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Haiti Coup Supporter Assassinated

March 28, 1995

PORT-AU-PRINCE, Haiti (AP) _ A former top official of Haiti’s 1991 military coup government was machine-gunned to death Tuesday on a busy street in downtown Port-au-Prince.

A companion riding with Mireille Durocher Bertin, a prominent lawyer, also was killed when gunmen in a taxi opened fire on her car on Pouplard Avenue, said a Canadian police officer at the scene. The attackers escaped.

Bertin was chief of staff in the military-installed government formed by President Emile Jonassaint after the army overthrew President Jean-Bertrand Aristide. She also advised army leader Lt. Gen. Raoul Cedras and capital police chief Michel Francois.

A U.S.-led multinational force restored Aristide to power last October.

Last week, Bertin announced the formation of a new opposition party called the Movement to Integrate the Nation.

Bertin, who was 35 and had four children, made many enemies after Aristide’s ouster by offering legal arguments to justify the coup leaders’ cause.

In April 1994, she criticized the United States for contemplating invading Haiti to oust the ruling coup leaders, saying U.S. policy had failed worldwide because of American ignorance ``of the realities of the countries involved.″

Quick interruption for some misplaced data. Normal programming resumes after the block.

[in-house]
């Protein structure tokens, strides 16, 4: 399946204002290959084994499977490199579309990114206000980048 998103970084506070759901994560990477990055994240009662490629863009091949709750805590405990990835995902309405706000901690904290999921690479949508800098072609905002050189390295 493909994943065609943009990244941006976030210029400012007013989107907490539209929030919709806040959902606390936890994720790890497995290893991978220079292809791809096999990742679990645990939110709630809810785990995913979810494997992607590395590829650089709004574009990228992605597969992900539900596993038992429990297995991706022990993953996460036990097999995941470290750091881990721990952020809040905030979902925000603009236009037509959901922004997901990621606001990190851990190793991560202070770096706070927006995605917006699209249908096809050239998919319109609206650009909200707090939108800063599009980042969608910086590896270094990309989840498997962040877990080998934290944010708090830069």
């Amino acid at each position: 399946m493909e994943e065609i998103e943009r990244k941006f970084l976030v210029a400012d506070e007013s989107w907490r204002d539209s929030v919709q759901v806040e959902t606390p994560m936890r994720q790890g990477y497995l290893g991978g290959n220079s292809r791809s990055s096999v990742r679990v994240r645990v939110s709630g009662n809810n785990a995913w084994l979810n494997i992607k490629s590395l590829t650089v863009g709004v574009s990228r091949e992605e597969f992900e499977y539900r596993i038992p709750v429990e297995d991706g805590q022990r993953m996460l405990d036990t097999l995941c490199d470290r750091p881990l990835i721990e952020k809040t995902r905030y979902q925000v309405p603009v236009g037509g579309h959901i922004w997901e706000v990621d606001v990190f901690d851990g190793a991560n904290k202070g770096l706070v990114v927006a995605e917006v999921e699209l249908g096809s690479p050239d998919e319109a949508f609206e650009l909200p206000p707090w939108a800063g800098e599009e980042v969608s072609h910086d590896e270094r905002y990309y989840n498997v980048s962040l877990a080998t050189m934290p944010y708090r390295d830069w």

``The courage of Haiti has been assassinated,″ said businessman Carl Dennis, who participated with Bertin in a National Anti-Occupation Coalition last year.

``There is only one person who must take responsibility for her death, and I am speaking of Bill Clinton. He is to blame for all the Haitians killed, assassinated since Sept. 19.″

Bertin’s passenger was identified as Junior Baillerjeaux, a client of Bertin’s husband, Jean. No other details about him were available.

``It’s not possible. Things can’t go on like this,″ said Rigaud Duplan, president of the capital bar association, who rushed to the scene of the Bertin’s killing.

Haiti is in the grip of a crime wave punctuated by several political attacks. On March 3, former legislator Eric Lamothe was gunned down in a holdup in a Port-au-Prince suburb. He was a member of the National Front for Change and Democracy and a supporter of Aristide.

On March 14, gunmen shot and wounded prominent socialist Philippe Stevenson. His National Progressive Revolutionary Party said it was an attempt to intimidate the party to stay out of upcoming elections. Stevenson is running for legislator.

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